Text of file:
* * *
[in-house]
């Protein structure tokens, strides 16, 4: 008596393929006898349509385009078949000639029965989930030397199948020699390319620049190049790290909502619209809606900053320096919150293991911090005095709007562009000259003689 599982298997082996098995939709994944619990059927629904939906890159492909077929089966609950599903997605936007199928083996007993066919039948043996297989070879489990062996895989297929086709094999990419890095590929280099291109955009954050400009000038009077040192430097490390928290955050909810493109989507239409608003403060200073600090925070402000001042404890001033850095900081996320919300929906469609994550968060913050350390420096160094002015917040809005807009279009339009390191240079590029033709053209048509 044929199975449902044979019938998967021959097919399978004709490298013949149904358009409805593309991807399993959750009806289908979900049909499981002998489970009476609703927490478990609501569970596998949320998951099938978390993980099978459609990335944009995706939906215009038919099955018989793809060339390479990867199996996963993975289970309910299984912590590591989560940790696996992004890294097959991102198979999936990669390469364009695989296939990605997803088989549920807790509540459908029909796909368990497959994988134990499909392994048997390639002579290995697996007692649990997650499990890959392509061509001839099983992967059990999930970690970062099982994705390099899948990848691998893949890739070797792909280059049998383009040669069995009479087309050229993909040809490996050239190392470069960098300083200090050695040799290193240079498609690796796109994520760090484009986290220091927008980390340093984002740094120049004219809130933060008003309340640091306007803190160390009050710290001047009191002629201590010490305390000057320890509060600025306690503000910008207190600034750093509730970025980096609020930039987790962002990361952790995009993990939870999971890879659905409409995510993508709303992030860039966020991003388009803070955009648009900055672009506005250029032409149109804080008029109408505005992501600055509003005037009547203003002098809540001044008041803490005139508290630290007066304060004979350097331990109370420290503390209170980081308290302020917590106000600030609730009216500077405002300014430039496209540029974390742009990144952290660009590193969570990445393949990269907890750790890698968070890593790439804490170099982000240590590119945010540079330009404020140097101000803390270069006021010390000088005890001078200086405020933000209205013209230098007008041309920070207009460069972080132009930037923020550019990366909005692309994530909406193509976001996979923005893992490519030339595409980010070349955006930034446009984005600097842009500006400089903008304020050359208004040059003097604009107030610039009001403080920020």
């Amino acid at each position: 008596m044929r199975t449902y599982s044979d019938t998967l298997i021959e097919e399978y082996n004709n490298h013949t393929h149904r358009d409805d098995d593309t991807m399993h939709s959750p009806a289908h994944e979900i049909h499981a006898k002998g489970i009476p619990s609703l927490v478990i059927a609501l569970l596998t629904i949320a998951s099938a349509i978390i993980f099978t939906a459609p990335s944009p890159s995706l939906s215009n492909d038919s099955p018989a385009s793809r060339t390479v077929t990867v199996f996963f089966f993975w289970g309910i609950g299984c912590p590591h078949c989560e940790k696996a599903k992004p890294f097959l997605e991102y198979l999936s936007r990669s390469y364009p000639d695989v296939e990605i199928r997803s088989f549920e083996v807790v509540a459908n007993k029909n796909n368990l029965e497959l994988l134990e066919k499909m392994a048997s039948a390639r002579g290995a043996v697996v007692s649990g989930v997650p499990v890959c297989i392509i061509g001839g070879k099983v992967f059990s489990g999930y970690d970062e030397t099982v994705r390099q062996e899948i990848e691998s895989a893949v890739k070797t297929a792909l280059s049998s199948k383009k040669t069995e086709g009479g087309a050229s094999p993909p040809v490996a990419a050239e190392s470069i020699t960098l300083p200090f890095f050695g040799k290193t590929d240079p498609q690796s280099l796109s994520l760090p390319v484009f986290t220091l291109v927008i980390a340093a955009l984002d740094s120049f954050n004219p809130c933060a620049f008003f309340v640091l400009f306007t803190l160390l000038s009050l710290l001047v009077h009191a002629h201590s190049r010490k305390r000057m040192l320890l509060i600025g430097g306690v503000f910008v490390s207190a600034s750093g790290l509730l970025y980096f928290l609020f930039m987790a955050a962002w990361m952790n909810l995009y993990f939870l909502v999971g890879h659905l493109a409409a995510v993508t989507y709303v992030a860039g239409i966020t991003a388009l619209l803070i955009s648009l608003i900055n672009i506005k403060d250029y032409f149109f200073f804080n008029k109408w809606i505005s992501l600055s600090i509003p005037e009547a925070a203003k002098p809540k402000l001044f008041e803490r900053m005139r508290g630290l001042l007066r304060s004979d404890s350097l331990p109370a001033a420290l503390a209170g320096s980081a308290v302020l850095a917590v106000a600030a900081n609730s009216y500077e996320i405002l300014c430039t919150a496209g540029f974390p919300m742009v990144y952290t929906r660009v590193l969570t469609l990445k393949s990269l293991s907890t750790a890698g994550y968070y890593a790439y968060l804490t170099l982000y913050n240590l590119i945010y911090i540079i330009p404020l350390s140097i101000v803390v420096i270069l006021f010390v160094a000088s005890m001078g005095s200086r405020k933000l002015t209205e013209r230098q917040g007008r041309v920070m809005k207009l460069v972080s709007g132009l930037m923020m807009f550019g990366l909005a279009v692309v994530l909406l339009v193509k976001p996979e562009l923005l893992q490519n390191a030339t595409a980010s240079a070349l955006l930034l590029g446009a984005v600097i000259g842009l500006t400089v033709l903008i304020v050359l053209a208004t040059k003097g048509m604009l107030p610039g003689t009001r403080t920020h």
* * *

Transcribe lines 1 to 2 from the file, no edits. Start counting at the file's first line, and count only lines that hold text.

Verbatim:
[in-house]
């Protein structure tokens, strides 16, 4: 008596393929006898349509385009078949000639029965989930030397199948020699390319620049190049790290909502619209809606900053320096919150293991911090005095709007562009000259003689 599982298997082996098995939709994944619990059927629904939906890159492909077929089966609950599903997605936007199928083996007993066919039948043996297989070879489990062996895989297929086709094999990419890095590929280099291109955009954050400009000038009077040192430097490390928290955050909810493109989507239409608003403060200073600090925070402000001042404890001033850095900081996320919300929906469609994550968060913050350390420096160094002015917040809005807009279009339009390191240079590029033709053209048509 044929199975449902044979019938998967021959097919399978004709490298013949149904358009409805593309991807399993959750009806289908979900049909499981002998489970009476609703927490478990609501569970596998949320998951099938978390993980099978459609990335944009995706939906215009038919099955018989793809060339390479990867199996996963993975289970309910299984912590590591989560940790696996992004890294097959991102198979999936990669390469364009695989296939990605997803088989549920807790509540459908029909796909368990497959994988134990499909392994048997390639002579290995697996007692649990997650499990890959392509061509001839099983992967059990999930970690970062099982994705390099899948990848691998893949890739070797792909280059049998383009040669069995009479087309050229993909040809490996050239190392470069960098300083200090050695040799290193240079498609690796796109994520760090484009986290220091927008980390340093984002740094120049004219809130933060008003309340640091306007803190160390009050710290001047009191002629201590010490305390000057320890509060600025306690503000910008207190600034750093509730970025980096609020930039987790962002990361952790995009993990939870999971890879659905409409995510993508709303992030860039966020991003388009803070955009648009900055672009506005250029032409149109804080008029109408505005992501600055509003005037009547203003002098809540001044008041803490005139508290630290007066304060004979350097331990109370420290503390209170980081308290302020917590106000600030609730009216500077405002300014430039496209540029974390742009990144952290660009590193969570990445393949990269907890750790890698968070890593790439804490170099982000240590590119945010540079330009404020140097101000803390270069006021010390000088005890001078200086405020933000209205013209230098007008041309920070207009460069972080132009930037923020550019990366909005692309994530909406193509976001996979923005893992490519030339595409980010070349955006930034446009984005600097842009500006400089903008304020050359208004040059003097604009107030610039009001403080920020």